And despite all of their combined efforts, Sherlock continued to drift further and further away from them, retreating into himself mentally and staying there for longer and longer periods of time. Mycroft could tell by the way his eyes were -eyes familiar from their childhood- that they were losing him more and more each day. That soon, not even his body would remain in their tender care. But he refused to put his last living blood relative, his grieving brother, under guard, despite the risks it invoked. And yet, Mycroft knew that the day was coming where he would be the only remaining Holmes left. He knew that despite all the care and effort he might put into his younger brother, that it would not be enough. Mycroft was resigned to losing the last of his family then, and the pain was clear on his face for all looking at him to see. It was only a matter of time.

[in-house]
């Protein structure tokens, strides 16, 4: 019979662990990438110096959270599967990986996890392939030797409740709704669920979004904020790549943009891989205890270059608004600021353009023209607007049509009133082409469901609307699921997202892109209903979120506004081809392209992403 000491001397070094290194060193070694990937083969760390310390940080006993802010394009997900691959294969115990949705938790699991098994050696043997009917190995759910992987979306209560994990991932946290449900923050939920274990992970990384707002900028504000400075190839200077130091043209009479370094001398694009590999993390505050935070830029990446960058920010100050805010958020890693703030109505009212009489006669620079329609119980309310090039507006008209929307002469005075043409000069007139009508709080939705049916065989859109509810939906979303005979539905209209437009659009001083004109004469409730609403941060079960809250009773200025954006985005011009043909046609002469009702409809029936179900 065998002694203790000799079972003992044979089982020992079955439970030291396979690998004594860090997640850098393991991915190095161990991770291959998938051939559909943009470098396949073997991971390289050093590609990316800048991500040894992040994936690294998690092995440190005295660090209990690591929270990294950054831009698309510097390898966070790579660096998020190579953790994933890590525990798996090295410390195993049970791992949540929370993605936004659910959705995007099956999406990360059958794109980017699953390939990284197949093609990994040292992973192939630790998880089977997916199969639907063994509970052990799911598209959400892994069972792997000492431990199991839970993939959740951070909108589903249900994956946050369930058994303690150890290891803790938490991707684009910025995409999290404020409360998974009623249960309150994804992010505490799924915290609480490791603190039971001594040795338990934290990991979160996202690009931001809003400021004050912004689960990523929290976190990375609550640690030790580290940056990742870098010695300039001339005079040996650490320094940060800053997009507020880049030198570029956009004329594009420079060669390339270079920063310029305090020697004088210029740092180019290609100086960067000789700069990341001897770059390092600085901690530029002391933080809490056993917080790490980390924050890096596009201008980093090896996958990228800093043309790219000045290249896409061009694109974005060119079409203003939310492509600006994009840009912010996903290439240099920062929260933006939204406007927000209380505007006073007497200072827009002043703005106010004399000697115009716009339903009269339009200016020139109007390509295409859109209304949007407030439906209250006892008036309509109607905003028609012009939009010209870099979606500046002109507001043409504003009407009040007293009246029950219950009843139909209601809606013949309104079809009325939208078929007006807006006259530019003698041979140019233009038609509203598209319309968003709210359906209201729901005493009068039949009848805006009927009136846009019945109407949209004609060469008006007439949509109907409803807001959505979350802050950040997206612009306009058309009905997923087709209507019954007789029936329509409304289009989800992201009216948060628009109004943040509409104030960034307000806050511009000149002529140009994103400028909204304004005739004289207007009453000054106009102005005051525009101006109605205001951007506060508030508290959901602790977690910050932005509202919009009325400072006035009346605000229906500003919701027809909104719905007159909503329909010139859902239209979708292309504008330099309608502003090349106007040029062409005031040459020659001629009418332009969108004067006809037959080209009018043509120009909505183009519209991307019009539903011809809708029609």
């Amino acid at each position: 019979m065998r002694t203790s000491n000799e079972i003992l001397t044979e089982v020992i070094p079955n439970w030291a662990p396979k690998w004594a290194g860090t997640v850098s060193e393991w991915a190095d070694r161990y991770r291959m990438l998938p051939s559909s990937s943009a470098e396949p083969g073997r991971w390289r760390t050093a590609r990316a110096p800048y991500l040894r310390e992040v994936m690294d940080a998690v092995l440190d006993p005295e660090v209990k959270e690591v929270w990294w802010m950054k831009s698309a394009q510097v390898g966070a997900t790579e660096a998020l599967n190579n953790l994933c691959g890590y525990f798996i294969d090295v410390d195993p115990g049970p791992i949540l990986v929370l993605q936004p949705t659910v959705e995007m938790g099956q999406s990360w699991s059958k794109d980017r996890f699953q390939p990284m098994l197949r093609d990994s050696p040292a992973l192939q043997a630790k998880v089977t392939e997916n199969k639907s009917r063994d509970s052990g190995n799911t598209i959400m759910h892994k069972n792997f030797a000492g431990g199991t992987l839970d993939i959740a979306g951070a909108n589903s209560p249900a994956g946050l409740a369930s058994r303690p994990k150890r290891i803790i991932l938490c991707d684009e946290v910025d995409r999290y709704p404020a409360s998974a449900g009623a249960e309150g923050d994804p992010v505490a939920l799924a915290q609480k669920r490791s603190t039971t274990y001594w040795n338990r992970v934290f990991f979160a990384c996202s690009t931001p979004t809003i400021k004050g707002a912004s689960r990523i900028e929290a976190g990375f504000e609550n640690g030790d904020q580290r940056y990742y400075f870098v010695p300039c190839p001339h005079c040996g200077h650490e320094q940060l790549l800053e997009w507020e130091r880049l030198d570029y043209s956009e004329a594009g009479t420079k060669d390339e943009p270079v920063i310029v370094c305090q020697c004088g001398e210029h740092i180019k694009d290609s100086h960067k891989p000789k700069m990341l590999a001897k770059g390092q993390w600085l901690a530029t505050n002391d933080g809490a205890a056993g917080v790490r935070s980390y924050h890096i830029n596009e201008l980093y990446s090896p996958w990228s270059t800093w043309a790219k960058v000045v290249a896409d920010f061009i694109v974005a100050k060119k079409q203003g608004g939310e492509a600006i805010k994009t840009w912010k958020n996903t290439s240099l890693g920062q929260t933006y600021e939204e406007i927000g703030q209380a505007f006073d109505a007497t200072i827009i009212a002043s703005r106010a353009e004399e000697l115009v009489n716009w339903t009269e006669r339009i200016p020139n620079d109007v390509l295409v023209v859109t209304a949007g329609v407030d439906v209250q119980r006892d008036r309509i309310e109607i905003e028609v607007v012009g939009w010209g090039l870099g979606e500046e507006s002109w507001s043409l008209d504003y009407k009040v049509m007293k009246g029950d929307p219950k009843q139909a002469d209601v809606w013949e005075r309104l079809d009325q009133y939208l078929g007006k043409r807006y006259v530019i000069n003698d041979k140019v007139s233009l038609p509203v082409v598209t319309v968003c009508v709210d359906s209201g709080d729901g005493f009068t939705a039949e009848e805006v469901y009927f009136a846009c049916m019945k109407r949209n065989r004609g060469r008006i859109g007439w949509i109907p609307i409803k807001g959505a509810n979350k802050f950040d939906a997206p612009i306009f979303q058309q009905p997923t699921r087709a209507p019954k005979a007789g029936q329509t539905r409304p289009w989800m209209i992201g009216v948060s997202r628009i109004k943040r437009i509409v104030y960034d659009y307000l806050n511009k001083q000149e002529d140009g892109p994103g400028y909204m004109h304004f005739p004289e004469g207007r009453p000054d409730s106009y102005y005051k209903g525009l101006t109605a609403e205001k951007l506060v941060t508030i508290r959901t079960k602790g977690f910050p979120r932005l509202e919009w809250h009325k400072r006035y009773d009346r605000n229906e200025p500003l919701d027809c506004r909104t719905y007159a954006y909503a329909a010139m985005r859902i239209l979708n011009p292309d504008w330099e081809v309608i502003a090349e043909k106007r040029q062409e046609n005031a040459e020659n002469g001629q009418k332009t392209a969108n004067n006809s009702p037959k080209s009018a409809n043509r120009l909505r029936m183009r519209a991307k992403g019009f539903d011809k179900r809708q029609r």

It was why he and Harry had agreed and then offered Lestrade his own ship, his own chance at being a Captain, his own man, with his own crew. Mycroft had been attempting to provide for Sherlock's remaining, loyal crew in the only way that he knew how. But Lestrade had declined the generous offer, and no amount of counciling would get him to budge off his firm decision. The loyalty to his captain was astounding, yes, but painful in the most intimate of ways. Captain Holmes Senior knew Lestrade would be forced to change his mind and see reason when Sherlock finally faded enough to end things. Like he had said before, it would only be a manner of time. And in the end, Commander Lestrade would become Captain Lestrade, a pirate captain worthy of high esteem and fear in his own right.